Friday, 24 January 2020


A few days ago - 8 January to be precise - I mentioned in my blog that I found some woodlice under a stone in Byfield Pocket Park.

Any road, a couple of days ago I visited the aforementioned pocket park with a clump of Scots Pine as my target. My plan was a simple one: I intended to gather a few pine cones from beneath the trees and split them open in search of true bugs (Hemiptera) and, with a bit of luck, a false-scorpion.

A clump of Scots Pine stands at one entrance to Byfield Pocket Park.
22 January, 2020
In the event I found neither. All that emerged from the de-scaled cones were a couple of springtails and some very young woodlice. I was disappointed. Making a mental note of the fact that the woodlice were all specimens of the very common Philoscia muscorum I gathered up the debris and scattered it beneath the Garrya at the end of our back garden.

When, I wondered, had I first recorded this woodlouse - known as the Fast Woodlouse - from the pocket park? I checked my records and was surprised to find that I had never recorded any woodlice from Byfield Pocket Park!

With this in mind I re-examined a photograph I had taken on 8 January. Sure enough. It clearly showed Porcellio scaber and Oniscus asellus. So, along with the Philoscia muscorum I was able to add these three crustaceans (woodlice are related to crabs and prawns) to the list for the site. To have failed to record these creatures was very careless. But the site total, even with these additions, is still only a paltry 190. A phrase vividly  remembered from my school reports comes to mind: Tony must try harder!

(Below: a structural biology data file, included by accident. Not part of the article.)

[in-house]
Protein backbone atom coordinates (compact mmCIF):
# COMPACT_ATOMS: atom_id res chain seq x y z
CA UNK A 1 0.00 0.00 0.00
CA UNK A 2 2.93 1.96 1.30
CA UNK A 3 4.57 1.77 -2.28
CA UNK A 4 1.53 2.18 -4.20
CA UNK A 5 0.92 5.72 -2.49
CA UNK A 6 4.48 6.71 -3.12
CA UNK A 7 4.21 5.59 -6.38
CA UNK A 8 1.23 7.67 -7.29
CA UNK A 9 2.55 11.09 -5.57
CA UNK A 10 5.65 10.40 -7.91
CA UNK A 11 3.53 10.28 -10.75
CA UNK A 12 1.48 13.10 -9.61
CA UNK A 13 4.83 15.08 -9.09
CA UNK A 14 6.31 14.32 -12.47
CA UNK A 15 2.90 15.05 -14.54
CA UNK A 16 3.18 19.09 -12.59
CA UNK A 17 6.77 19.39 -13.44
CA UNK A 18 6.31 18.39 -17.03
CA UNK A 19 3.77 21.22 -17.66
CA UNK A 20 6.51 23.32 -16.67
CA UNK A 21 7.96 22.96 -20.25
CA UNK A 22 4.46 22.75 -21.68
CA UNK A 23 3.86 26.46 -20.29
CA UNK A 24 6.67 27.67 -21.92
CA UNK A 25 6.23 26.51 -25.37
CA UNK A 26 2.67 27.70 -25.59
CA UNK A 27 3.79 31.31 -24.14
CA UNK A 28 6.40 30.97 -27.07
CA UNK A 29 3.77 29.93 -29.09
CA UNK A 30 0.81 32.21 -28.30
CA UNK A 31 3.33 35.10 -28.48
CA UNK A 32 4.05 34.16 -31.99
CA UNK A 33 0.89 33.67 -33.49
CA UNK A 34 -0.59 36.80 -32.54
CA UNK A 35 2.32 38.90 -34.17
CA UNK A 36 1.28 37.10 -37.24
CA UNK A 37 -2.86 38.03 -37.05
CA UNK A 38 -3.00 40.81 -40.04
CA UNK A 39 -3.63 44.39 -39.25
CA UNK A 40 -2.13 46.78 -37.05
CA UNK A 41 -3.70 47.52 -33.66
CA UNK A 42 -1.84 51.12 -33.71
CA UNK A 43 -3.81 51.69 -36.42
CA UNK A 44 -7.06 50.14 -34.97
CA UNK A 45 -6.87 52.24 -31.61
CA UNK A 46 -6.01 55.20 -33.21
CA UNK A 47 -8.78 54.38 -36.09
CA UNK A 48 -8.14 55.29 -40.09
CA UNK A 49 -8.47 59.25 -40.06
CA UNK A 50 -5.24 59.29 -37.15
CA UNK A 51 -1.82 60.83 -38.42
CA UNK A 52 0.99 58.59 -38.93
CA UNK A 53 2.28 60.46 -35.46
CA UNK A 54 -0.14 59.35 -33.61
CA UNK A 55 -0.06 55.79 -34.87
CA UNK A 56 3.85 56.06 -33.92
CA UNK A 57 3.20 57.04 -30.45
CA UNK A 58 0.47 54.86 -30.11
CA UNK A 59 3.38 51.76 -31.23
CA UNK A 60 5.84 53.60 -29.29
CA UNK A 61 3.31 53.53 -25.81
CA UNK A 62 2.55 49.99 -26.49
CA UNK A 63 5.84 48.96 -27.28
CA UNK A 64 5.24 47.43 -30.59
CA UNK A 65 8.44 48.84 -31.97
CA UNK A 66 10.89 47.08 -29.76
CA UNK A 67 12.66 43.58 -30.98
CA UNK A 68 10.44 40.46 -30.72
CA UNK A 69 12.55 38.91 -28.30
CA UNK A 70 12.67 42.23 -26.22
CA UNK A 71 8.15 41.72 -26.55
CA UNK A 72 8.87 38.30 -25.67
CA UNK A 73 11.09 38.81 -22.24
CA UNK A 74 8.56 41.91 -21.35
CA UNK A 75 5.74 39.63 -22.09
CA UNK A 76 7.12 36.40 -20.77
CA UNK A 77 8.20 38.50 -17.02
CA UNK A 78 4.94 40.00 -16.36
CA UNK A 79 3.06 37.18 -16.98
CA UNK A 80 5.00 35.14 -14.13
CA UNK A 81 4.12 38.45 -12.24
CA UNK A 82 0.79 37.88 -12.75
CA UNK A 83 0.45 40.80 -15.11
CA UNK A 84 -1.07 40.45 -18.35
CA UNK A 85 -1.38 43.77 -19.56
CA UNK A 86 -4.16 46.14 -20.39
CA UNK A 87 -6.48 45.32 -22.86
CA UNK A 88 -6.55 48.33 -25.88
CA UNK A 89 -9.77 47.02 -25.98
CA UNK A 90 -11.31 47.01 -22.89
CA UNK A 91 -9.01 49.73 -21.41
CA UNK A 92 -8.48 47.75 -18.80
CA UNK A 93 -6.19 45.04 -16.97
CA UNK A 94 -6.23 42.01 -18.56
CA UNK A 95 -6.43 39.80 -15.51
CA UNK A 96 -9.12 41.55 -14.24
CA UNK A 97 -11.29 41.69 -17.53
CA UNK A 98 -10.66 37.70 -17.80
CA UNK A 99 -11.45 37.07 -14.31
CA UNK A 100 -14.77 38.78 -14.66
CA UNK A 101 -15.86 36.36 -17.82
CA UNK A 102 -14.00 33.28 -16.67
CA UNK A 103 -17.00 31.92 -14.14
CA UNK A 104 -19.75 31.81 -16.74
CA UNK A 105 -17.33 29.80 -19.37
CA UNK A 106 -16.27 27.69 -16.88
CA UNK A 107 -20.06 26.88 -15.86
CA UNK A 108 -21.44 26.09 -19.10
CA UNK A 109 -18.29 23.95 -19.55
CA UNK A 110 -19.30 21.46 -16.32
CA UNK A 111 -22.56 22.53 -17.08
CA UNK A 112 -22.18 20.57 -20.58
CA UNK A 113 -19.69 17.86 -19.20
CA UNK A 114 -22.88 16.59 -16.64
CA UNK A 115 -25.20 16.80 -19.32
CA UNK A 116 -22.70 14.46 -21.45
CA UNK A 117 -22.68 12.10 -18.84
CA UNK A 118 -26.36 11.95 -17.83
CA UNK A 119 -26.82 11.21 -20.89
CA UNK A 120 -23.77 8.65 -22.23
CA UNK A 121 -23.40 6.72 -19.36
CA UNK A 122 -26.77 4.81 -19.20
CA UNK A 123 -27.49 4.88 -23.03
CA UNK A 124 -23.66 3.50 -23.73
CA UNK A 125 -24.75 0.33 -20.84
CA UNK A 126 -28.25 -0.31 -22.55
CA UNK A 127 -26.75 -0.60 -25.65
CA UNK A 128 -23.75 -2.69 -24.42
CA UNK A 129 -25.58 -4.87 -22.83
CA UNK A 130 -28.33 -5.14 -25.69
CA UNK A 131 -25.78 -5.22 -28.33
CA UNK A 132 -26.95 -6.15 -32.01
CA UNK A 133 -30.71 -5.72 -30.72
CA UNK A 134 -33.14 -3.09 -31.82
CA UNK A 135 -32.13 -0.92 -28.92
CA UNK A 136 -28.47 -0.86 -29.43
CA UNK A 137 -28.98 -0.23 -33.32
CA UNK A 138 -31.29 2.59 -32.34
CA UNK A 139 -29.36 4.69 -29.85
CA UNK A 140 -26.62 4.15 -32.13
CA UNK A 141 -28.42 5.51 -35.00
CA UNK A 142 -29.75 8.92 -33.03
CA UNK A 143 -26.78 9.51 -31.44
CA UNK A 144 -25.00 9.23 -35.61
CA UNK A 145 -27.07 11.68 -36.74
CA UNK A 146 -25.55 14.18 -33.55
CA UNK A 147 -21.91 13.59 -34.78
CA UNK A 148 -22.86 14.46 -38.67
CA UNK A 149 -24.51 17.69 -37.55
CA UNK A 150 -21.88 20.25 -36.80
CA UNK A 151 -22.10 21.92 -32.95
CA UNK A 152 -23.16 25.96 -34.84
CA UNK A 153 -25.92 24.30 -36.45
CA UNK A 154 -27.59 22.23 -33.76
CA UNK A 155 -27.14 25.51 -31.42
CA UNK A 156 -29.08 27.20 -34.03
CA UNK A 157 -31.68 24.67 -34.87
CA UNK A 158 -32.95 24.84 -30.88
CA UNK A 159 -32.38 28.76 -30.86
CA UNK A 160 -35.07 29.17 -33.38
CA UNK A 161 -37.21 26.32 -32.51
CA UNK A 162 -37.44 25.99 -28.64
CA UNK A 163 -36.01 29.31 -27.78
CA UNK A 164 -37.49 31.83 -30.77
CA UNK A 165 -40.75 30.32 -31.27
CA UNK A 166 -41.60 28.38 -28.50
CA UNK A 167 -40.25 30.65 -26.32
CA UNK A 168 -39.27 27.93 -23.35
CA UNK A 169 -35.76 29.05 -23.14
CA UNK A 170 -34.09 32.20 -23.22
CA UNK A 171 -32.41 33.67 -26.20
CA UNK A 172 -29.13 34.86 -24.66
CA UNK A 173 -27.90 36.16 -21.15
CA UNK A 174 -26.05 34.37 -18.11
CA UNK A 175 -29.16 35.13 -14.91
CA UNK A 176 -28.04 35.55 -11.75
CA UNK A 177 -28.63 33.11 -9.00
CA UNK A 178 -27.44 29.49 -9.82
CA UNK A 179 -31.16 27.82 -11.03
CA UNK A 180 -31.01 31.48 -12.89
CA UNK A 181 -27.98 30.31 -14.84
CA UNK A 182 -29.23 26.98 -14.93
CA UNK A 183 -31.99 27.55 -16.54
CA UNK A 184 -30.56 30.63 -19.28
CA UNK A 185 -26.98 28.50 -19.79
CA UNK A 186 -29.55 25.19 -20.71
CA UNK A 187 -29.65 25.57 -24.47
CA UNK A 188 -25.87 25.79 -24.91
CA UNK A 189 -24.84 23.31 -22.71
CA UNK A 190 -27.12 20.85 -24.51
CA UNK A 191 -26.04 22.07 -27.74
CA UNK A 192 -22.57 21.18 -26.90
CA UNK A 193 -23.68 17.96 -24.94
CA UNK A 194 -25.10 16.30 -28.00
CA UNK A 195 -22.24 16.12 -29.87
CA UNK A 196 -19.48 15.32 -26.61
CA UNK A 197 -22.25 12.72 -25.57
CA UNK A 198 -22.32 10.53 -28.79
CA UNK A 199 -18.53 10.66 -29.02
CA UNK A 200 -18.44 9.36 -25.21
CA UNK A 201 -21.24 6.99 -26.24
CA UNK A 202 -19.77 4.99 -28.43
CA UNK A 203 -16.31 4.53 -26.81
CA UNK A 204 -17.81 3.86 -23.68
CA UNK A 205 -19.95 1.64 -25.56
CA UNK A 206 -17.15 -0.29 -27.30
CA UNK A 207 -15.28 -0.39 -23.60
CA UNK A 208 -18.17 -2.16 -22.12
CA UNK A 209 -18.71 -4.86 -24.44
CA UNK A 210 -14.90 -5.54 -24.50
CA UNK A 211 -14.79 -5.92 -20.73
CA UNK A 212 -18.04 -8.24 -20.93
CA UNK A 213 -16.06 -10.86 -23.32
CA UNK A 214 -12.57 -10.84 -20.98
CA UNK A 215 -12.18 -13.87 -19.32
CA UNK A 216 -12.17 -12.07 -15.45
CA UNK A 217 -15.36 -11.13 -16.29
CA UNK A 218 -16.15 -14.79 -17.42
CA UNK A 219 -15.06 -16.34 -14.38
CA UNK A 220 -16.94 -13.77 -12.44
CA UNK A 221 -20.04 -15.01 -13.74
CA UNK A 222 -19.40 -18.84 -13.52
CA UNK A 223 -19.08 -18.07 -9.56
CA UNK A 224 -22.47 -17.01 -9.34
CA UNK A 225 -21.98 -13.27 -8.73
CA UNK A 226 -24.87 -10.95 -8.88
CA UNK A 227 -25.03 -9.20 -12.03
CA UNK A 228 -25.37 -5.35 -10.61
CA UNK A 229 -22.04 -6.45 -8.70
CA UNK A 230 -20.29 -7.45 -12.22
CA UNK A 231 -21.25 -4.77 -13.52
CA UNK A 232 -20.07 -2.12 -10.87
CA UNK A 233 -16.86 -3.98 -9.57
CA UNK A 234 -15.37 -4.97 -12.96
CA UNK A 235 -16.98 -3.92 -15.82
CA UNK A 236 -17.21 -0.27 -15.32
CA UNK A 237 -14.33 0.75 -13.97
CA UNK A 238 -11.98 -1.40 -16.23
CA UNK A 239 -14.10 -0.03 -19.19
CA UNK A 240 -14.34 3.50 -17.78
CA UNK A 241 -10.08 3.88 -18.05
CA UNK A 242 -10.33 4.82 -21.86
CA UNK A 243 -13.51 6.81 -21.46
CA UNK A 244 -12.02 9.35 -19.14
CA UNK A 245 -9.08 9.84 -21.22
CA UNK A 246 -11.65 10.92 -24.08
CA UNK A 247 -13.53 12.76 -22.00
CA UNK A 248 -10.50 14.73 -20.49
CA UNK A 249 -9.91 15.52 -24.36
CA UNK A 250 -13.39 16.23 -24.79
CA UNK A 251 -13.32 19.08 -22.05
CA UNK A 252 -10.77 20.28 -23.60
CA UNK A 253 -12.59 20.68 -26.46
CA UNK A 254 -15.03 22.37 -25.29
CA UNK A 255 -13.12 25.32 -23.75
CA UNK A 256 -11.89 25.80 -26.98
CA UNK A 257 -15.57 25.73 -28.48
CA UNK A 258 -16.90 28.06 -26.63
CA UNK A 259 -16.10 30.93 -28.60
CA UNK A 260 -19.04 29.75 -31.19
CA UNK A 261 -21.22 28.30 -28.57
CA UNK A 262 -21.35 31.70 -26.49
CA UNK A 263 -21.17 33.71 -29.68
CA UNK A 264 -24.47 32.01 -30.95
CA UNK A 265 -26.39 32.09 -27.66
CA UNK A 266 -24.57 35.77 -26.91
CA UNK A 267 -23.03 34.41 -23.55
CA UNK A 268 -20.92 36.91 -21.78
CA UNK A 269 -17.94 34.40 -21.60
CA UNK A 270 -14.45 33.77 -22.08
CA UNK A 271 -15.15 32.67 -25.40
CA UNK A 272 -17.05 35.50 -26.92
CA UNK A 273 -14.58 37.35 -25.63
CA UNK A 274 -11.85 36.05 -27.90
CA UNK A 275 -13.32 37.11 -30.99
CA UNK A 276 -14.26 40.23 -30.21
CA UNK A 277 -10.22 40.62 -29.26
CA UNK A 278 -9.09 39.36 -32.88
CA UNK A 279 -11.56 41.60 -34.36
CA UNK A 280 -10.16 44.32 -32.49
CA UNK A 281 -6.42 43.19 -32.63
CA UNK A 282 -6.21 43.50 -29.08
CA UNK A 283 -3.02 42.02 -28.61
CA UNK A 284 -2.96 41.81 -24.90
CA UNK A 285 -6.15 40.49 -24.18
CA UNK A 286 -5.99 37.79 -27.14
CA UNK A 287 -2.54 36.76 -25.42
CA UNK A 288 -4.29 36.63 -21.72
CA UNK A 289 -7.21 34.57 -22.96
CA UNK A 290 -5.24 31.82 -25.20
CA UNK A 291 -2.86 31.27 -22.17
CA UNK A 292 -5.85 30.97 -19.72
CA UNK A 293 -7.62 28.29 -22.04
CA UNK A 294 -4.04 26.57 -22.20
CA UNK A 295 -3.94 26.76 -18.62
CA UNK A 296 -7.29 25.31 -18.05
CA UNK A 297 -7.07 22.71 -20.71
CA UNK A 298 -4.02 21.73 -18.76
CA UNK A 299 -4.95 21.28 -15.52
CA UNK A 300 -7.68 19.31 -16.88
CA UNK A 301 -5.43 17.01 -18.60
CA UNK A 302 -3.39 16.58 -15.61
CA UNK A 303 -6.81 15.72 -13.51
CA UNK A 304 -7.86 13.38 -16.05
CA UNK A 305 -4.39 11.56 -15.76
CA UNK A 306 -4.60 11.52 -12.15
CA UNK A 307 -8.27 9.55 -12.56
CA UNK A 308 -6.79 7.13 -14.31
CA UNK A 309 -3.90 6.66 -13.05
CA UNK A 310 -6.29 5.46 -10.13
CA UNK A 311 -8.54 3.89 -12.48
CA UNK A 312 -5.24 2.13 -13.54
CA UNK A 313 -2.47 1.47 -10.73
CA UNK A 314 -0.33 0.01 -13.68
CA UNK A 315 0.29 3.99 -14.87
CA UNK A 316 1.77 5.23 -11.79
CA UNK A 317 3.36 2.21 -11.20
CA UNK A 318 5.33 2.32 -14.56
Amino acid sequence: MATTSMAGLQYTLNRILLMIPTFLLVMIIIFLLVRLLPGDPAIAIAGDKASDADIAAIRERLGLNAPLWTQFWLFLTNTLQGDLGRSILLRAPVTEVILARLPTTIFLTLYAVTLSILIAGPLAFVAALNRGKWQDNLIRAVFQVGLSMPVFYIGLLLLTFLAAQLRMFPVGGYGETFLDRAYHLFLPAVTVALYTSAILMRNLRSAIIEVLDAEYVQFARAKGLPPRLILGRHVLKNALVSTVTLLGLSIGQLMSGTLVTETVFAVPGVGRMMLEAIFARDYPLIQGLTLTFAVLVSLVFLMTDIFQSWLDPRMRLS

Oniscus asellus, with pale edges to their rather shiny carapace, surround
 a few darker grey Porcellio scaber.  Byfield Pocket Park,  8 January, 2020
Incidentally, mention of the Garrya - Garrya elliptica to be precise - reminded me that the catkins on this shrub have now reached their maximum length. Out of interest I took a specimen catkin and measured it with my Mickey Mouse ruler: 250 millimetres. Size matters!
The catkins on our Garrya elliptica have now attained a length of
250 millimetres. 24 January, 2020

No comments:

Post a Comment